Highlights of the partnership and exit strategy include the following:
- To reduce storage losses in maize, we introduced PICS bags designed by Purdue University. More than 3,500 bags are in use; another 2,000 have been ordered.
- To increase soybean yields, we helped farmers access seeds and Rhizobium inoculants and linked 2SCALE clusters with AGRA’s Integrated Seed Sector Development project.
- Trainers and coaches are in place in all clusters in all three farmer unions. The capacity building program concluded in July, with specialized training for 30 soybean extension specialists.
- A Business Model Canvas workshop prepared the Sidama Elto union to become commercially independent, with adequate capacity and a sound business plan.
Ethiopia: Sorghum – Good to Eat
Dutch food industry experts, deputed by the PUM program (a senior expert volunteer organization), are helping rural communities rediscover sorghum.
How? New sorghum-based foods that taste similar to popular traditional snacks. We worked with women’s groups in Humera to understand local preferences and develop products that were easy to make and easy to sell. Ten new recipes were created – different combinations of sorghum, soya, and wheat flour, in different flavors. Taste tests were conducted with 28 women at two locations: one urban, one rural. The result: 28 likes!
Clearly, there is commercial potential for everyone – farmers, small-scale processors, village retailers. We’re working with women’s groups to plan production and marketing in preparation for a roll-out in early 2018.
Uganda : Soybeans – Protein Plus Profit
The 2SCALE partnership with RECO Industries has contributed to a major expansion of the smallholder soybean sector in Uganda. The partnership involves 20,000 farmers, 26 cooperatives, and a host of small local businesses providing transport and other services.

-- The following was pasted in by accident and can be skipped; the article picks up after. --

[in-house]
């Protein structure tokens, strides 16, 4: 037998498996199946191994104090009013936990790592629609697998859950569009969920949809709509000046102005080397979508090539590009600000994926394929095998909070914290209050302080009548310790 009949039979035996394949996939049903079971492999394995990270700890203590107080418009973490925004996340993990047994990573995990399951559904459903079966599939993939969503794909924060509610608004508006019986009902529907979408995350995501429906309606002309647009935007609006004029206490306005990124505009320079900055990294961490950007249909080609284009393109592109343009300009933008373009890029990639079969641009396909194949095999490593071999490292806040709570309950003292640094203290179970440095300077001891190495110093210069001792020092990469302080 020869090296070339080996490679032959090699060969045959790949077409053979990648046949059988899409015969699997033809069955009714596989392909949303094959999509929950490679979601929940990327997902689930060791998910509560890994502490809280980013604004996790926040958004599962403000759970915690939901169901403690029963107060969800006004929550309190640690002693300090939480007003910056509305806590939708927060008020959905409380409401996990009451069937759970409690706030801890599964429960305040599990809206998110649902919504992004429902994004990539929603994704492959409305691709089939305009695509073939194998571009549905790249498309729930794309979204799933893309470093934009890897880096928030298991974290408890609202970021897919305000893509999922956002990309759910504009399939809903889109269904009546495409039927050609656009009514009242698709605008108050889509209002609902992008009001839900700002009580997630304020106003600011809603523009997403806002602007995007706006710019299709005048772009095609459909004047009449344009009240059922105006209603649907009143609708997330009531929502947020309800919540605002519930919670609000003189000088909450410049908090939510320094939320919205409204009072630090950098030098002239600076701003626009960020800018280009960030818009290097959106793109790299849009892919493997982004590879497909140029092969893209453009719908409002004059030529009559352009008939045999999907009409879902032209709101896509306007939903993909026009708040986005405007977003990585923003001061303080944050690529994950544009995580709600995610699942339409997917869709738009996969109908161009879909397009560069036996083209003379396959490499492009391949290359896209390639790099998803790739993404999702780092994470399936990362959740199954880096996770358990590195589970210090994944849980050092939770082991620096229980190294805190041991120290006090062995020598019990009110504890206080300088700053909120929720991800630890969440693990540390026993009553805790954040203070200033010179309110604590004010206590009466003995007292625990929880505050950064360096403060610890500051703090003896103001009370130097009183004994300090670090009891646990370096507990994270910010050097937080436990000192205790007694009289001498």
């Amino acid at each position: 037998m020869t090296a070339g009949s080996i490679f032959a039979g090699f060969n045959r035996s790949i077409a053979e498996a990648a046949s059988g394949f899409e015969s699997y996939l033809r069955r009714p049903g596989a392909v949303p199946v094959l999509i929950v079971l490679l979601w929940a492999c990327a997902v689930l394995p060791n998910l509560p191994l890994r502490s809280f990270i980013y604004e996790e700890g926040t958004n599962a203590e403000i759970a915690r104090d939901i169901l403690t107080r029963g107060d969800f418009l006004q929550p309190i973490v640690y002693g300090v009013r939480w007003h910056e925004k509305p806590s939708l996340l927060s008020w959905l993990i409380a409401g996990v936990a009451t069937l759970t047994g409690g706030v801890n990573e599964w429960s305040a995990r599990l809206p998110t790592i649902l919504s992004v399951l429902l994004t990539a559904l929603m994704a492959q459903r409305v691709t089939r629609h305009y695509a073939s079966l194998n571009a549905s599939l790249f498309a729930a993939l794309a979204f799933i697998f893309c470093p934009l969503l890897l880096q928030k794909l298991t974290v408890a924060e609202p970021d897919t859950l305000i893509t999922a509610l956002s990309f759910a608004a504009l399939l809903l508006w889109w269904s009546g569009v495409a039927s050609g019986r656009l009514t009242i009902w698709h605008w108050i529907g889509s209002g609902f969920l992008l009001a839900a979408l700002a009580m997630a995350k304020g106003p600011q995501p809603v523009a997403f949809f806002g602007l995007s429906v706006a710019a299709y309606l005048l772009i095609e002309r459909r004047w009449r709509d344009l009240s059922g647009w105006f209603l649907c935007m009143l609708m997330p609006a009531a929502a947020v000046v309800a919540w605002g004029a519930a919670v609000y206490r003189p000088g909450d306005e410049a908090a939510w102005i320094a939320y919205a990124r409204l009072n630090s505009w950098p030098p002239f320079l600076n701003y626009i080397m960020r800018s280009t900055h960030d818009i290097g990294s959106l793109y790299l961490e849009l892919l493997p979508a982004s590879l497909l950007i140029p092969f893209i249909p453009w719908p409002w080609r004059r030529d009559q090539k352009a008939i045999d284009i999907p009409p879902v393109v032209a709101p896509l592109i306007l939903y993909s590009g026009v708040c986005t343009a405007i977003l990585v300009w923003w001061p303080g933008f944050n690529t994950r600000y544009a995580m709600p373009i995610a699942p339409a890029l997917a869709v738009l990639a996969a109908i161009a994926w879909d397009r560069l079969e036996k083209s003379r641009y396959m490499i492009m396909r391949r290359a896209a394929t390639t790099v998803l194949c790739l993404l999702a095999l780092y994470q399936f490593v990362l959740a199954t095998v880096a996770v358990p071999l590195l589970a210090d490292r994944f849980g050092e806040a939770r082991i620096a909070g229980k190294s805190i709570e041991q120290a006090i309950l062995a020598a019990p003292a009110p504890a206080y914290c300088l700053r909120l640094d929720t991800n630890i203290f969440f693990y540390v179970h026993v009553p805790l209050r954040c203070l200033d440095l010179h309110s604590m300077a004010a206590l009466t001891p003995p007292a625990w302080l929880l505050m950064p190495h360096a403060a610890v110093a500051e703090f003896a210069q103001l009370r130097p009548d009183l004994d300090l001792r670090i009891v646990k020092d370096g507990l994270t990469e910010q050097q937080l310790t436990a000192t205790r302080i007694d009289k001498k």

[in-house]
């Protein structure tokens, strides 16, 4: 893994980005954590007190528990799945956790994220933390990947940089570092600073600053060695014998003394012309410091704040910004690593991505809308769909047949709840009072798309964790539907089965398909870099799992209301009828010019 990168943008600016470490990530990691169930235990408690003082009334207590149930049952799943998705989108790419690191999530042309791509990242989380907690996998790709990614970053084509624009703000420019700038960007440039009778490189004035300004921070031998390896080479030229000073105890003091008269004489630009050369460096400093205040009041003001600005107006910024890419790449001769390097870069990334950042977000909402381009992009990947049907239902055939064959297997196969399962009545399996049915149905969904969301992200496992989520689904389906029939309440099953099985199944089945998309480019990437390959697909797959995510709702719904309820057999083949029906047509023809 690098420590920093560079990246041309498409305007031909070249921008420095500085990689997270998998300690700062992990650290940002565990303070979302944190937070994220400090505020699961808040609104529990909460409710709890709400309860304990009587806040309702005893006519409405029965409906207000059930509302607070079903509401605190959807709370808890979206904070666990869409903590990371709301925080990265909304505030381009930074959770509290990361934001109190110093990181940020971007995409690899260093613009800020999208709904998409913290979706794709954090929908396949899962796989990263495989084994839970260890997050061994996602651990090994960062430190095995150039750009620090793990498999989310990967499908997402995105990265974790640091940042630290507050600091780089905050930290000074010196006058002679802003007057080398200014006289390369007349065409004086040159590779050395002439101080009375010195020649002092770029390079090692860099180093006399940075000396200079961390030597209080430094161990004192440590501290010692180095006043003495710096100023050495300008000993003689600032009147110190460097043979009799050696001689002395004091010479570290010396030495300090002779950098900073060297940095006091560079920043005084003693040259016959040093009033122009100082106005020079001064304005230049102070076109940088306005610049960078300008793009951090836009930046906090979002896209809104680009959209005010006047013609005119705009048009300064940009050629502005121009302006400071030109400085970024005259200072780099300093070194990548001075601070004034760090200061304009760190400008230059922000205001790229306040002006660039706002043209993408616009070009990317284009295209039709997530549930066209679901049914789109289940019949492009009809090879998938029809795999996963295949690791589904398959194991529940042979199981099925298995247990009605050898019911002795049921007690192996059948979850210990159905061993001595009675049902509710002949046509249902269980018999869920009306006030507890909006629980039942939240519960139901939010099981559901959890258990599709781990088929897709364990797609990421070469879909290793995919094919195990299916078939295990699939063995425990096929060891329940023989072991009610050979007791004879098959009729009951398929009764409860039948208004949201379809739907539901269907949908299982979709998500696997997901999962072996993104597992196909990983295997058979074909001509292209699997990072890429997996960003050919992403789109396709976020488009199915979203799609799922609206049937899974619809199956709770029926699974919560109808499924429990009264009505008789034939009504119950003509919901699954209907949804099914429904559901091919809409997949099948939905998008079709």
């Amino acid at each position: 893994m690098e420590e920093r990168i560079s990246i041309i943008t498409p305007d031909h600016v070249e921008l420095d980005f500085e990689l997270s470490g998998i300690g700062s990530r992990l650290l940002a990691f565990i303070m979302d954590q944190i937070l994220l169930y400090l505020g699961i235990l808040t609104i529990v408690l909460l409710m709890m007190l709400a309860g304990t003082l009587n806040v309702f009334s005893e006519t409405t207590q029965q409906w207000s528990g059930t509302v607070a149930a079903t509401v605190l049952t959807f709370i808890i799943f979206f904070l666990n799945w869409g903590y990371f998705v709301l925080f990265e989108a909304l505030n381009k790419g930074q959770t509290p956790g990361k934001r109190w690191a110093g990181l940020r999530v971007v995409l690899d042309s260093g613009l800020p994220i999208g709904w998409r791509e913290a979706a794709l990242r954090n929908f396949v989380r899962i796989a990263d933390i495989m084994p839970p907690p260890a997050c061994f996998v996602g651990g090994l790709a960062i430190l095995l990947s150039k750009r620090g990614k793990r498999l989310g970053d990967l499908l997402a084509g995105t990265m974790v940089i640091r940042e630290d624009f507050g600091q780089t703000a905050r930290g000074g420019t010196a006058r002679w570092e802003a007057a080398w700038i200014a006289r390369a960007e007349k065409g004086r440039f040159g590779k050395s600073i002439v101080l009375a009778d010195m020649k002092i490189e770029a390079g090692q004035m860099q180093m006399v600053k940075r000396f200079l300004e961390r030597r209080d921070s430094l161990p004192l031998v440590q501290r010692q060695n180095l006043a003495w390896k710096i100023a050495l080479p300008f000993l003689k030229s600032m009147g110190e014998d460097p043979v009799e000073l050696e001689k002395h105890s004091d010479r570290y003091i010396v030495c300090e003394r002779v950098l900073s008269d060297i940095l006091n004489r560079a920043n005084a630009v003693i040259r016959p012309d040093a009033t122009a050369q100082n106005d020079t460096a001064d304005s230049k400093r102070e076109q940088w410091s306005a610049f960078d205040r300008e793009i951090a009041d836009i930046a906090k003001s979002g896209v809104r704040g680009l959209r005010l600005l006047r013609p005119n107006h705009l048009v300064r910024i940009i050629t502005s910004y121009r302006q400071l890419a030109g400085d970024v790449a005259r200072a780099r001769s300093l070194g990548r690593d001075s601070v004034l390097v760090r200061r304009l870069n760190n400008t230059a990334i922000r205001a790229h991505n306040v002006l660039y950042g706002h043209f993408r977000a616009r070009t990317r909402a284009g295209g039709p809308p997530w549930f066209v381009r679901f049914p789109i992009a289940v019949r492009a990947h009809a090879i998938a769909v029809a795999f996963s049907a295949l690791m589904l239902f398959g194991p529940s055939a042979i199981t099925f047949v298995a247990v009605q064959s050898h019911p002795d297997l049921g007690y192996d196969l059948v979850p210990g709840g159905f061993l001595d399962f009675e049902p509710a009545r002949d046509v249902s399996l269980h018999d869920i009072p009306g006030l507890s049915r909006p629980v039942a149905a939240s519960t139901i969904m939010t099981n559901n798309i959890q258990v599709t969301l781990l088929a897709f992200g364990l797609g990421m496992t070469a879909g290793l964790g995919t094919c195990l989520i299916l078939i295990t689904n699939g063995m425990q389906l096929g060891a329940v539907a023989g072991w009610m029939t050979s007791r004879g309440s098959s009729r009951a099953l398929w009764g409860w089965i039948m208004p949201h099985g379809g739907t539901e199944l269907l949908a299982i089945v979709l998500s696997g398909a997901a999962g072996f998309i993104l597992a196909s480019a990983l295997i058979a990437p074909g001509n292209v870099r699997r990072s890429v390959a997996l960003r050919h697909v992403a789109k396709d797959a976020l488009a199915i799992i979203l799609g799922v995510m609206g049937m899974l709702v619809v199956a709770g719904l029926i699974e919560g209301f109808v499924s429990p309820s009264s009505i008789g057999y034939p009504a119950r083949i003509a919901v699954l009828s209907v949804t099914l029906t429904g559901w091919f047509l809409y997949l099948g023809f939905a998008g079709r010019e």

More than 8,000 farmers have been trained on seed selection, agronomy, nutrient management, and other areas. Soybean yields have increased by nearly 40%. The use of modern inputs, such as Rhizobium inoculants, has increased several-fold in two years.
A recent survey, in partnership with the Masindi district farmers’ association, collected data on farm budgets, yields, and production costs from 350 farmers. Ten farmer groups have also conducted their own analysis, guided by 2SCALE coaches. Their conclusion? If the crop is well-managed, return on investment can be as high as 250% ‒ production costs of 345,000 Ugandan shillings (about U.S. $100) per acre and profits of 850,000 shillings.
Uganda: Keep Your Crops Safe
The Spray Service Provider (SSP) program, in partnership with CropLife, is keeping crops safe while creating rural jobs. Young men from the community are recruited, trained, equipped, and then become traveling businessmen, offering spray services to farmers at affordable rates.
Is the program working? In September, CropLIfe surveyed 21 SSPs from Kasese district. They started business in July 2017. In less than two months, they had serviced 167 farmers (36% women), spraying mostly cotton but also maize, beans, and other crops. They earned between 3,000 and 5,000 Uganda shillings ($0.85 to 1.40) per acre, a significant amount in the local context.